The trail swung out, around, then right through one of the red barns where I braced myself for Sasquatch or big piles of horse shit, but neither got in my way. I raced hard toward the lake and briefly lost sight of my prey as he ran into another barn.
I put my head down to close the diminishing gap. The Wold was a couple hundred yards ahead, but his bright red fur seemed close enough to grab.
The trail weaved like an “S” and took me into the final barn. As I got closer I noticed the sliding door was only slightly open, which triggered a Sasquatch warning. I just knew that wild man/animal would, at the very least, stick out his leg and trip me. I was braced for a surprise attack and barely noticed the massive pile of hay bails blocking my progress. I suspended the Sasquatch fantasy and dove head first onto the pile of straw and climbed like a man possessed. I rolled off the backside, through the front door, and surveyed the horizon for red.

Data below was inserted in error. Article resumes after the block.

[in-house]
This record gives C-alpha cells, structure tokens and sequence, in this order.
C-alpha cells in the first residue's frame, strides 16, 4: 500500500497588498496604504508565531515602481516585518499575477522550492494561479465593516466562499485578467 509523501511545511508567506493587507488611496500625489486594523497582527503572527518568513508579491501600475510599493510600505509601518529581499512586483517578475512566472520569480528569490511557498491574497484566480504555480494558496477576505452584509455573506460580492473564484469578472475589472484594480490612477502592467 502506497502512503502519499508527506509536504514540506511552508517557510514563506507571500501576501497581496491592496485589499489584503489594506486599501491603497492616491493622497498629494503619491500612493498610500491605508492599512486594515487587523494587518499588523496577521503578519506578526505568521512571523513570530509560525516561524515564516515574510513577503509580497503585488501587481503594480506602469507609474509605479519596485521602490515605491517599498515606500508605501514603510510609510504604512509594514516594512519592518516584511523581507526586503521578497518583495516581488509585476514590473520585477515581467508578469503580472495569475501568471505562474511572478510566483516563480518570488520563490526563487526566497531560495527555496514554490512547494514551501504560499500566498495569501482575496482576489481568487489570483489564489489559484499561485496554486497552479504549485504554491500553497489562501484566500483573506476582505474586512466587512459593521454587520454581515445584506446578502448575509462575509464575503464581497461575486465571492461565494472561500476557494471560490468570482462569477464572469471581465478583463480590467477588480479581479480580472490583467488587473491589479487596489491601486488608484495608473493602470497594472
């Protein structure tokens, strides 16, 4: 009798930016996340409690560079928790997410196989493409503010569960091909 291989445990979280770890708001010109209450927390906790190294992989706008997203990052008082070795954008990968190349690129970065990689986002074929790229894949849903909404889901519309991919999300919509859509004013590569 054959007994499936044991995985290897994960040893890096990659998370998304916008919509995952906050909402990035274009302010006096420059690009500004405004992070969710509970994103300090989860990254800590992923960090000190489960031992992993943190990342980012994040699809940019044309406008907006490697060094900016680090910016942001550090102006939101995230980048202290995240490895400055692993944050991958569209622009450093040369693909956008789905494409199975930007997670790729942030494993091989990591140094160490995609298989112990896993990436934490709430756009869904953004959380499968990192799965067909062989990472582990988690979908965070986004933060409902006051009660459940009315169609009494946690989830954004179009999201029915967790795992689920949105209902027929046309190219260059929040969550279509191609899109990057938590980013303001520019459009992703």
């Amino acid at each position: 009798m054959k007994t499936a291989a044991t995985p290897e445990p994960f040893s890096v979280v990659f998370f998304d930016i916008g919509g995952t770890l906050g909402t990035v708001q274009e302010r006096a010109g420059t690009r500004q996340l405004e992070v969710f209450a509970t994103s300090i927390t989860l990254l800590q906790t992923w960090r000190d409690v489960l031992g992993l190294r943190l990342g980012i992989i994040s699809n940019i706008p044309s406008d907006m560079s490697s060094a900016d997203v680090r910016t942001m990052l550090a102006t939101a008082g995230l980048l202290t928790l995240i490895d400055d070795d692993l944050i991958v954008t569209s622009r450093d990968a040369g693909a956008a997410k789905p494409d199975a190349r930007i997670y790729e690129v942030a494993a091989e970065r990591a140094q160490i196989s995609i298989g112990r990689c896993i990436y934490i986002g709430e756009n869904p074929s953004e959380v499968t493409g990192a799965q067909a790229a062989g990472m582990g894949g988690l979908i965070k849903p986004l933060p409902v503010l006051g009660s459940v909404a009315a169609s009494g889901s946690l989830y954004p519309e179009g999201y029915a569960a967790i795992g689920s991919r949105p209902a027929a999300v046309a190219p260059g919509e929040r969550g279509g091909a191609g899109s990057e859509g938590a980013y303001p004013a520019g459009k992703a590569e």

He was gone. The only red left was blood trickling from my hands.
I crossed the hay bail finish line and stood face to face with The Red Wolf. He gave me an evil grin, stuck out his paw and started making the weirdest sounds. I was like, “who the fuck is this guy and why was I chasing him?” Not really, The Red Wolf was a true gentleman/wolf who spoke quite eloquently and deserved the victory.
In reality, he beat me by two minutes and I probably wouldn’t have caught him with a good knee, but all of this makes for a better story.
Somehow the Peaceful Hill Sasquatch Trot is the perfect course for beginner or expert trail runners. There is true love cut into them there hills and it shows. The sprawling acreage is a gorgeous setting and the inaugural running class was a great foundation. Add the wood carved Sasquatch trophies, live music, beer, food, and hay bail podium and you can start to see why this run is destined to be selling out, and I will be making another trip to Peaceful Hill.
More Pictures Here